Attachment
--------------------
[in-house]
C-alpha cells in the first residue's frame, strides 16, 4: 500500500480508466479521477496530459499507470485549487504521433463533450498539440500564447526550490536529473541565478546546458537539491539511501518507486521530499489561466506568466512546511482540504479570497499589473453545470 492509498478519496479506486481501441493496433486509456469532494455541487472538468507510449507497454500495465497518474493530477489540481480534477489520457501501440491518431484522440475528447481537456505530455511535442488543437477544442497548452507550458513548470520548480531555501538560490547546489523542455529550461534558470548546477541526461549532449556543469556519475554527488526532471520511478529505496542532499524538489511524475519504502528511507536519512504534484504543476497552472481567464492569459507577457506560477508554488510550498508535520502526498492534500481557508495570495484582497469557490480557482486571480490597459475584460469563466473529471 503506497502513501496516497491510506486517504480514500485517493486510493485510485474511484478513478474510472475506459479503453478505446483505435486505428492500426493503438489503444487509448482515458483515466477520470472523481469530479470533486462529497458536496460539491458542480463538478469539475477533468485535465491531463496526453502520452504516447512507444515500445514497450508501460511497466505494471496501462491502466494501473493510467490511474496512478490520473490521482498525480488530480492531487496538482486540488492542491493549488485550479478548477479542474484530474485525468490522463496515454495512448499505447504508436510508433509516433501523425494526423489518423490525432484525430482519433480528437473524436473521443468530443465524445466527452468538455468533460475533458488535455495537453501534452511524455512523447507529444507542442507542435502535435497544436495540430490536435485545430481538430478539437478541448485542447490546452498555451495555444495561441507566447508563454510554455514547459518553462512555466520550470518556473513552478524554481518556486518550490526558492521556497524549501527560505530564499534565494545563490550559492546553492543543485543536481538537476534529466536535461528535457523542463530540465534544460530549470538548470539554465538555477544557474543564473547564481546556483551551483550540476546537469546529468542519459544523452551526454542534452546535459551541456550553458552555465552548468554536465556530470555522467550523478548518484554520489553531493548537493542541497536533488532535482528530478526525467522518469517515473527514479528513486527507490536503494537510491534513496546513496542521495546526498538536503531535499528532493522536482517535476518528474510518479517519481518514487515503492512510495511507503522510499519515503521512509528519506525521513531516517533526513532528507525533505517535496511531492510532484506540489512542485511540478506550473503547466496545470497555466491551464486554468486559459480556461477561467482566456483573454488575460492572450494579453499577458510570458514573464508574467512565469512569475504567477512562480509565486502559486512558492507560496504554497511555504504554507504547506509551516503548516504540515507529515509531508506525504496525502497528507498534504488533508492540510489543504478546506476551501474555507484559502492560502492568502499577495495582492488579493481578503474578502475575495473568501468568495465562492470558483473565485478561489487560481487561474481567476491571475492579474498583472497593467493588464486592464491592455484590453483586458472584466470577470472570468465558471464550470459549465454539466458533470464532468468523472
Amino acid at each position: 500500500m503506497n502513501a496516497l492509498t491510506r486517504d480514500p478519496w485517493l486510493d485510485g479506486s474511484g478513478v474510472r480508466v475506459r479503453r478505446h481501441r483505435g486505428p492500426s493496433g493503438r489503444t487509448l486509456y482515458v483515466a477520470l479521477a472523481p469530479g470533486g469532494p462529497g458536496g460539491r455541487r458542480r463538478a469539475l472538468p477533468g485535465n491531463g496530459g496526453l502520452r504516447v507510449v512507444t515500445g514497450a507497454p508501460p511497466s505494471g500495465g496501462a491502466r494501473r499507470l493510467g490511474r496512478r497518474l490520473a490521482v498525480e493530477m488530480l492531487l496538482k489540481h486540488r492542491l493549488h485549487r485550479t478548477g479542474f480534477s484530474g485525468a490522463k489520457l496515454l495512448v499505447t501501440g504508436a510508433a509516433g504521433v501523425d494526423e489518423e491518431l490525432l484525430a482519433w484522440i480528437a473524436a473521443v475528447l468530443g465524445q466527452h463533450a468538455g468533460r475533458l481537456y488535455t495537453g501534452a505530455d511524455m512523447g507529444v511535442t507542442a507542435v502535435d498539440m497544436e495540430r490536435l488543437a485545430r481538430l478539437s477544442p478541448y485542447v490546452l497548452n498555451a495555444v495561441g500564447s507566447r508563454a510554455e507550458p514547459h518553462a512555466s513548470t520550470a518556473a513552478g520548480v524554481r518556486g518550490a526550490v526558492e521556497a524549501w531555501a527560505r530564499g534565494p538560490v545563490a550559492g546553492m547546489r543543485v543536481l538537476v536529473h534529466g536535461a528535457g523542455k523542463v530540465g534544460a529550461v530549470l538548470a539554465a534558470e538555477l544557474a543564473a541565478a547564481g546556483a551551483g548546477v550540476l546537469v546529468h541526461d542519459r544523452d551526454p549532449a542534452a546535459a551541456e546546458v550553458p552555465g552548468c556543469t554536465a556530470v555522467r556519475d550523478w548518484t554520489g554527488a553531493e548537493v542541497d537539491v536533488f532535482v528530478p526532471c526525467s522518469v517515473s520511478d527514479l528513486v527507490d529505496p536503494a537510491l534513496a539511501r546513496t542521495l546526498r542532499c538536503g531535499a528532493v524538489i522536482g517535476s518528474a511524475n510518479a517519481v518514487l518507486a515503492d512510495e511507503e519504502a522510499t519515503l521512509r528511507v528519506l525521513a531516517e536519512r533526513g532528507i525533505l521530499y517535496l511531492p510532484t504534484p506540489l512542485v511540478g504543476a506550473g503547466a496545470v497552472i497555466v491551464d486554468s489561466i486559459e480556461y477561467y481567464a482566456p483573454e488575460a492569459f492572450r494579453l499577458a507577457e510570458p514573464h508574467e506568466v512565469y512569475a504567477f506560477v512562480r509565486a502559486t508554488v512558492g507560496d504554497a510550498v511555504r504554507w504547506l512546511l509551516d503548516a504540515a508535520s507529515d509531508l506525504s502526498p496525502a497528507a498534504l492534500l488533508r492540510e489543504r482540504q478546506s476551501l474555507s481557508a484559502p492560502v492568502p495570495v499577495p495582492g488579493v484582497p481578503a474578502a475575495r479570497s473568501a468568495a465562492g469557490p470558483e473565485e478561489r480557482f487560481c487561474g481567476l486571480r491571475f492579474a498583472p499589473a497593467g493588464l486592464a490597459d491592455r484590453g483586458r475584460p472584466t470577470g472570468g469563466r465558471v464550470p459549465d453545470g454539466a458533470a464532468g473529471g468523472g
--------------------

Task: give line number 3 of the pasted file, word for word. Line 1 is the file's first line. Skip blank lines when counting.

Amino acid at each position: 500500500m503506497n502513501a496516497l492509498t491510506r486517504d480514500p478519496w485517493l486510493d485510485g479506486s474511484g478513478v474510472r480508466v475506459r479503453r478505446h481501441r483505435g486505428p492500426s493496433g493503438r489503444t487509448l486509456y482515458v483515466a477520470l479521477a472523481p469530479g470533486g469532494p462529497g458536496g460539491r455541487r458542480r463538478a469539475l472538468p477533468g485535465n491531463g496530459g496526453l502520452r504516447v507510449v512507444t515500445g514497450a507497454p508501460p511497466s505494471g500495465g496501462a491502466r494501473r499507470l493510467g490511474r496512478r497518474l490520473a490521482v498525480e493530477m488530480l492531487l496538482k489540481h486540488r492542491l493549488h485549487r485550479t478548477g479542474f480534477s484530474g485525468a490522463k489520457l496515454l495512448v499505447t501501440g504508436a510508433a509516433g504521433v501523425d494526423e489518423e491518431l490525432l484525430a482519433w484522440i480528437a473524436a473521443v475528447l468530443g465524445q466527452h463533450a468538455g468533460r475533458l481537456y488535455t495537453g501534452a505530455d511524455m512523447g507529444v511535442t507542442a507542435v502535435d498539440m497544436e495540430r490536435l488543437a485545430r481538430l478539437s477544442p478541448y485542447v490546452l497548452n498555451a495555444v495561441g500564447s507566447r508563454a510554455e507550458p514547459h518553462a512555466s513548470t520550470a518556473a513552478g520548480v524554481r518556486g518550490a526550490v526558492e521556497a524549501w531555501a527560505r530564499g534565494p538560490v545563490a550559492g546553492m547546489r543543485v543536481l538537476v536529473h534529466g536535461a528535457g523542455k523542463v530540465g534544460a529550461v530549470l538548470a539554465a534558470e538555477l544557474a543564473a541565478a547564481g546556483a551551483g548546477v550540476l546537469v546529468h541526461d542519459r544523452d551526454p549532449a542534452a546535459a551541456e546546458v550553458p552555465g552548468c556543469t554536465a556530470v555522467r556519475d550523478w548518484t554520489g554527488a553531493e548537493v542541497d537539491v536533488f532535482v528530478p526532471c526525467s522518469v517515473s520511478d527514479l528513486v527507490d529505496p536503494a537510491l534513496a539511501r546513496t542521495l546526498r542532499c538536503g531535499a528532493v524538489i522536482g517535476s518528474a511524475n510518479a517519481v518514487l518507486a515503492d512510495e511507503e519504502a522510499t519515503l521512509r528511507v528519506l525521513a531516517e536519512r533526513g532528507i525533505l521530499y517535496l511531492p510532484t504534484p506540489l512542485v511540478g504543476a506550473g503547466a496545470v497552472i497555466v491551464d486554468s489561466i486559459e480556461y477561467y481567464a482566456p483573454e488575460a492569459f492572450r494579453l499577458a507577457e510570458p514573464h508574467e506568466v512565469y512569475a504567477f506560477v512562480r509565486a502559486t508554488v512558492g507560496d504554497a510550498v511555504r504554507w504547506l512546511l509551516d503548516a504540515a508535520s507529515d509531508l506525504s502526498p496525502a497528507a498534504l492534500l488533508r492540510e489543504r482540504q478546506s476551501l474555507s481557508a484559502p492560502v492568502p495570495v499577495p495582492g488579493v484582497p481578503a474578502a475575495r479570497s473568501a468568495a465562492g469557490p470558483e473565485e478561489r480557482f487560481c487561474g481567476l486571480r491571475f492579474a498583472p499589473a497593467g493588464l486592464a490597459d491592455r484590453g483586458r475584460p472584466t470577470g472570468g469563466r465558471v464550470p459549465d453545470g454539466a458533470a464532468g473529471g468523472g